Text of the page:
The market has opened lower this morning on news that the White House has rejected the turnaround plans submitted by GM and Chrysler. This is a big mess and it creates a lot of uncertainty. There’s no way the White House can stop the car companies from making big vehicles since that’s where the profits are.
A subscriber to Emerging Growth recently asked if the March 9 low was the bottom. Here’s my answer:
“Do the market’s lows on March 9 mark the bottom?
The reality is that the S&P 500 and other major indices continue to bounce along the bottom on a valuation basis–a common event in any bear market.
Back in July 2002, the S&P dropped nearly 20% in just 13 trading days (from about 990 to less than 800). After that shock, the volatility ramped up and we saw a series of bear market rallies and retests that spanned more than seven months–the first major retest coming in October, about three months later, that broke through the July low. There was a big rally after, followed by another retest ending the bear market in mid-March 2003.
The downward spiral of the market started last fall with the Lehman Brothers bankruptcy and ended with the S&P bottoming out at about 750. We then saw a holiday rally that really raised spirits on Wall Street. But after the new year, the sell-off began anew to leave us at the March lows that left the S&P under 700.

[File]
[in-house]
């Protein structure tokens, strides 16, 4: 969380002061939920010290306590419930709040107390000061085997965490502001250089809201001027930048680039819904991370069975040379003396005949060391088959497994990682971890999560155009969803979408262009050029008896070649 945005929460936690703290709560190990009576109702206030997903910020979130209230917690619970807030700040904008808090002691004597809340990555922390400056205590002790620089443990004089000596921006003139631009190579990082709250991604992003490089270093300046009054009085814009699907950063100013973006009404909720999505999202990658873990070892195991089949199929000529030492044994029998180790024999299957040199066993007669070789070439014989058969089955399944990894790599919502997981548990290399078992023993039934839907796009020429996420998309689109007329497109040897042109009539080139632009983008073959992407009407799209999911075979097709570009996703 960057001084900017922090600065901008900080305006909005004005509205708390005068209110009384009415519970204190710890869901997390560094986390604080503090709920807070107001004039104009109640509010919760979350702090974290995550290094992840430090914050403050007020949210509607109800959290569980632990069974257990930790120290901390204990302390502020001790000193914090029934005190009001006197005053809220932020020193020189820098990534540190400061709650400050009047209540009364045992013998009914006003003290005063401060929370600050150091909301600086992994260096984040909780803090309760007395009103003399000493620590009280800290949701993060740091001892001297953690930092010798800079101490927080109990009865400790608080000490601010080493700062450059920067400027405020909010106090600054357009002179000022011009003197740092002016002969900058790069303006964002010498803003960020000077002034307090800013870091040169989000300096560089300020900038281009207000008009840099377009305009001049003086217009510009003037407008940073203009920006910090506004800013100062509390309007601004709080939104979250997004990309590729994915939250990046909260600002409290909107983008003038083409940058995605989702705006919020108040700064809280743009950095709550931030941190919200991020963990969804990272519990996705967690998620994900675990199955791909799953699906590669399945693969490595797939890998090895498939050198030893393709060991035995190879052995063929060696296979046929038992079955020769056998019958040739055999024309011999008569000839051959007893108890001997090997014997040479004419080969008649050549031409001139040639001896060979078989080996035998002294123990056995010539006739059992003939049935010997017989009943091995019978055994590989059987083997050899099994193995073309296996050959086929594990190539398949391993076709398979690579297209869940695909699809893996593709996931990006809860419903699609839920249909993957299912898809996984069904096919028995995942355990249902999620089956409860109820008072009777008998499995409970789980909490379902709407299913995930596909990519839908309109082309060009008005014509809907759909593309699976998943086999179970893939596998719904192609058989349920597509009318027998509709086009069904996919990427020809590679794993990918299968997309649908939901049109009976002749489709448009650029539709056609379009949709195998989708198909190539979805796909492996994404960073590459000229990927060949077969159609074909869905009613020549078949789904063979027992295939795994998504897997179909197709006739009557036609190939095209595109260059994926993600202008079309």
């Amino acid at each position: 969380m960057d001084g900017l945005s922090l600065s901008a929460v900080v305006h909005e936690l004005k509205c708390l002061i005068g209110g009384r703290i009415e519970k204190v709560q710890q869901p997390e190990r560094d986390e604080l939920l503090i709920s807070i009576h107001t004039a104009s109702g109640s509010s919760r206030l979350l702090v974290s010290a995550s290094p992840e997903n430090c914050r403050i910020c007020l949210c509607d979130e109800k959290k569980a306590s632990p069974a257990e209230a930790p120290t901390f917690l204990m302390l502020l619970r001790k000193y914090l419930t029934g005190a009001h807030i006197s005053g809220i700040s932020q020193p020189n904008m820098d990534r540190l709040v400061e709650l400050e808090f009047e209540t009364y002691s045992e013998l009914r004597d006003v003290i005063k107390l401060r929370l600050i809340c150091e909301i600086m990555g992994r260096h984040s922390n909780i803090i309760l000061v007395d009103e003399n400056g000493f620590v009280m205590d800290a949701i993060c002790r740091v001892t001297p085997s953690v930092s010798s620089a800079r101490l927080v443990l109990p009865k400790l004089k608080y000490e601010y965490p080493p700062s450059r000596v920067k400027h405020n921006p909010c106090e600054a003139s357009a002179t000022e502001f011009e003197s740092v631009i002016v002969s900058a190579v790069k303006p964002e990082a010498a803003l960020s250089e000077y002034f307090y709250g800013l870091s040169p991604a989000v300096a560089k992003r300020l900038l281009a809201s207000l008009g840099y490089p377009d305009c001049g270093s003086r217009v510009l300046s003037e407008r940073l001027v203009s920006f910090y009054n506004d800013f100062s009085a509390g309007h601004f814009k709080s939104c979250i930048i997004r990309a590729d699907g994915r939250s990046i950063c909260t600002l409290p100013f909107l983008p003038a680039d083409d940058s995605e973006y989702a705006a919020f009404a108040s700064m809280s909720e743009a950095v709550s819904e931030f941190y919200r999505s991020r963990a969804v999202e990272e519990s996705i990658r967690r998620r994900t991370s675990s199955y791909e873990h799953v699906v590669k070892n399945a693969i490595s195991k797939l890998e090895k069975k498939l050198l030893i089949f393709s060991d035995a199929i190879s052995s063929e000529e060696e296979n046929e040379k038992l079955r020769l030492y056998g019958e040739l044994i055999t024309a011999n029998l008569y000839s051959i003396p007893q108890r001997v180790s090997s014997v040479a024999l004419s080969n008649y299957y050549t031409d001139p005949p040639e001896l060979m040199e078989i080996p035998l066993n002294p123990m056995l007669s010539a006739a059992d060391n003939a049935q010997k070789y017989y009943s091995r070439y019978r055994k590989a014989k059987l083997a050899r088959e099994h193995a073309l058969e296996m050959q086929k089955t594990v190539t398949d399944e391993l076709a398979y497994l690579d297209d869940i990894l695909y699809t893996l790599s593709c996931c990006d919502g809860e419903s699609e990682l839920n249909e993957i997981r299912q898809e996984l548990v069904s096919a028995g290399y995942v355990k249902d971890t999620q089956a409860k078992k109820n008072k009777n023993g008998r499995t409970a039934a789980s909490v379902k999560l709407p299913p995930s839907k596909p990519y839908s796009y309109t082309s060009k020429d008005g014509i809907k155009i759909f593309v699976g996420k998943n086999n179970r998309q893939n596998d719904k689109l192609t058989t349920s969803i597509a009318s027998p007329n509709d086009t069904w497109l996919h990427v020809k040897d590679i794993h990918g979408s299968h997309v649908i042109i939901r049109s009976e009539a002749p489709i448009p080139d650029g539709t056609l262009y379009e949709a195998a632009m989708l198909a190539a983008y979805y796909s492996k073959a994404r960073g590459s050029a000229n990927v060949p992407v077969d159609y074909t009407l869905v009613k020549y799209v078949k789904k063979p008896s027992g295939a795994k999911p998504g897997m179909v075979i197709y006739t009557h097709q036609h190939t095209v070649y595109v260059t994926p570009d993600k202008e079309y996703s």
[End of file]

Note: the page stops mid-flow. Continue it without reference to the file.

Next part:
While the media is quick to point out the declines, they are awfully slow to admit this is simply the way Wall Street fights through a bear market. The declines are frustrating, to be sure. But these retests are hardly an indication the market is doomed to unyielding declines.
I can’t say for sure that there won’t be another retest and I’d be suspicious of anyone who claims they can. But as the market stabilizes and we see this rally take shape, we’re going to see some explosive gains in our Buy List stocks. And rest assured that given the fundamental strength of our stocks, we’re well-positioned to maintain those gains even in the face of another retest.”